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Thursday, Aug 11, 2022
Mugglehead Magazine
Alternative investment news based in Vancouver, B.C.

News

United States takes aim at microchip shortage

semiconductor industry

The U.S. House of Representatives passed legislation on Thursday to subsidize the domestic semiconductor microchip industry in a bid to compete with the Chinese and other foreign manufacturers. The final vote was 243 to 187, and with 24 Republicans backing 218 Democrats in support. Now the bill is off to the White House where President Biden is expected to sign it into law.

The Senate passed the “Chips and Science” act on Wednesday. The bill approves $52 billion in government subsidies for U.S. production of semiconductors, which are used in everything from cars and trucks to computers and video games. It also includes an investment tax credit for chip plants worth $24 billion.

The semiconductor chip shortage began in 2019 at the start of the COVID-19 pandemic when demand began to outstrip supply.

Semiconductor chips are used in almost every sector as well as in multiple daily products. The materials required include silicon, and are absolutely essential in the building of integrated circuits or microchips that drive most modern devices.

The chip shortage came about due to four reasons:

  • The automobile sector: computer chips show up in most modern automobiles, including their security systems and computerized panels. As the industry moved away from the ‘dumb’ versions involving some wiring and an internal combustion engine, the demand for these computer chips rose considerably.
  • General rise in demand for electronics: We’re in the age of the computer and that means microchips. It means integrated circuits. The advent of the COVID-19 pandemic shut down many factors involved in microchip production while at the same time people bored under lockdown wanted to play video games and had to work from home on computers made with microchips. The decreasing amount of factories meant a decrease in the supply of chips while the rise in the amount of computers being taken off shelves and plugged in at home meant an increase in the demand for chips.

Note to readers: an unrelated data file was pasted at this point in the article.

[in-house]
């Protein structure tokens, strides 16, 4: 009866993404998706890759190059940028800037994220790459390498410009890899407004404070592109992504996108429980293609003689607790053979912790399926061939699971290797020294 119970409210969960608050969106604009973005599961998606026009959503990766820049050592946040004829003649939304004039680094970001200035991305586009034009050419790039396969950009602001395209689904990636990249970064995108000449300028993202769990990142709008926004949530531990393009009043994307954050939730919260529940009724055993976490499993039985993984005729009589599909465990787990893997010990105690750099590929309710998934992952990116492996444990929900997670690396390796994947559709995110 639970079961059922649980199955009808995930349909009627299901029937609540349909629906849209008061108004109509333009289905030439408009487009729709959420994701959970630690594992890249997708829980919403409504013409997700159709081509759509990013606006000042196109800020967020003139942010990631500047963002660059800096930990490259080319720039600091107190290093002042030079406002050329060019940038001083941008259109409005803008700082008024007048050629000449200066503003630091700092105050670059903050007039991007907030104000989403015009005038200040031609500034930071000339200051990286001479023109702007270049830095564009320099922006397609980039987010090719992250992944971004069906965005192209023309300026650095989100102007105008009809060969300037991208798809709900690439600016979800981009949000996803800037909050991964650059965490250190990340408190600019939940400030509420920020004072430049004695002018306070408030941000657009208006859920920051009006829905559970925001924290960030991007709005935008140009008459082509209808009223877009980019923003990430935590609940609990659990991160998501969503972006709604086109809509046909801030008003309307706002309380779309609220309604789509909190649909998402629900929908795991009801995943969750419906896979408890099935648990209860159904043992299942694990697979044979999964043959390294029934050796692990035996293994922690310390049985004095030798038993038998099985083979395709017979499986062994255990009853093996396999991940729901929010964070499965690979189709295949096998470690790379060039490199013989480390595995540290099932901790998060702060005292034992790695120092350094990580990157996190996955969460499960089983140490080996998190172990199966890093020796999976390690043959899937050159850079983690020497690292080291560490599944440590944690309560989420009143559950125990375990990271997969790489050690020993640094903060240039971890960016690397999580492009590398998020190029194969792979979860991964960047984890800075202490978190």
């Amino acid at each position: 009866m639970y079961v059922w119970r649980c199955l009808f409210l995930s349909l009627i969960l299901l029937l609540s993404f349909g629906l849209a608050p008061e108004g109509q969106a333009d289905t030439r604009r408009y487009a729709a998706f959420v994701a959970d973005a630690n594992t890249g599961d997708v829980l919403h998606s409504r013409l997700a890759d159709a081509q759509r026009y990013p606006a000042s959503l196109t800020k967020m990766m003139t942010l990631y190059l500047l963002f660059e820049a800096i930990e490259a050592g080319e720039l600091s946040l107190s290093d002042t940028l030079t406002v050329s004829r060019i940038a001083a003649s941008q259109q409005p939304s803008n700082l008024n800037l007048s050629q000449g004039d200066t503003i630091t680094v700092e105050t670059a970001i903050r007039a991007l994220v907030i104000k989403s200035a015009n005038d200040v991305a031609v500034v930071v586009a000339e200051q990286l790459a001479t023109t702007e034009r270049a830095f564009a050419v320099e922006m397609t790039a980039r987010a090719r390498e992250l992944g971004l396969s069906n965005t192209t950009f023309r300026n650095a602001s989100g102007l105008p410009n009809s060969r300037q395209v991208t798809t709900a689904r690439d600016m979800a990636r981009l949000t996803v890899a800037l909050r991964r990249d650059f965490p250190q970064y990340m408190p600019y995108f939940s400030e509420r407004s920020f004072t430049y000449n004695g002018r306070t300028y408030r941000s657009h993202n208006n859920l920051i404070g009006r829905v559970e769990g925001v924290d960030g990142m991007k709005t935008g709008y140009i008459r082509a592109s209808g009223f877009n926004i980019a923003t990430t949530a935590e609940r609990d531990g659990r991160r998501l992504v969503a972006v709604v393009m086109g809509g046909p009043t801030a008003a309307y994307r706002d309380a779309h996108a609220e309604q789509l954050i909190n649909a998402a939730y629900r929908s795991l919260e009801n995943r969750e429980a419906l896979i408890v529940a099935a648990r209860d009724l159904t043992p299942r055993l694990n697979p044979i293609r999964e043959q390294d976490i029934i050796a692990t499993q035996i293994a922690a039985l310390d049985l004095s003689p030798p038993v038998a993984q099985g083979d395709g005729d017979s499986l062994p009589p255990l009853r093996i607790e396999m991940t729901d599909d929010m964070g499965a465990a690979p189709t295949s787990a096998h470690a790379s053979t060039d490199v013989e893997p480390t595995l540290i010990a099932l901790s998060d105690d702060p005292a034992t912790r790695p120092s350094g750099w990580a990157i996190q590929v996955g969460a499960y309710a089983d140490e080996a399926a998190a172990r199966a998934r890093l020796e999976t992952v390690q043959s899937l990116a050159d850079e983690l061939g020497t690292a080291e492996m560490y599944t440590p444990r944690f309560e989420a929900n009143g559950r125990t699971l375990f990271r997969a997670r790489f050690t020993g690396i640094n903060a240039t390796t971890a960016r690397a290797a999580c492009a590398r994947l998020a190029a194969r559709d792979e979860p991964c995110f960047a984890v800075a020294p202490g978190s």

• A broken supply chain: The pandemic caused considerable disruptions in the supply chain, which we still haven’t quite recovered from. Shipping ports that reopened as restrictions were lifted came back to work with new freight restrictions and as a result, plenty of people are left without packages.
  • Political concerns: Some 80 per cent of advanced microchips are made in Taiwan and China has been doing its utmost to ensure that it swallows Taiwan whole. The United States (and Canada) doesn’t exactly have the greatest relationship with the People’s Republic of China, owing to the trade war and Canada’s treatment of Hauwei CFO Meng Wanzhou. China is busy working on building its own chip production and the US is doing the same.

The legislation also includes an extra $200 billion over 10 years to help the United States scientific research to better compete with China, even if congress would still be required to pass appropriations legislation to fund those investments.

It’s not particularly common for politicians in the United States to support sizable subsidies for private businesses, but there is an inherent geopolitical trade conflict, and they recognize that China and the European union have been awarding billions to their chip companies. Add to that issues of national security and a huge and thoroughly snarled supply chain that’s curtailed global manufacturing of these integral microchip components, and it begins to make sense.

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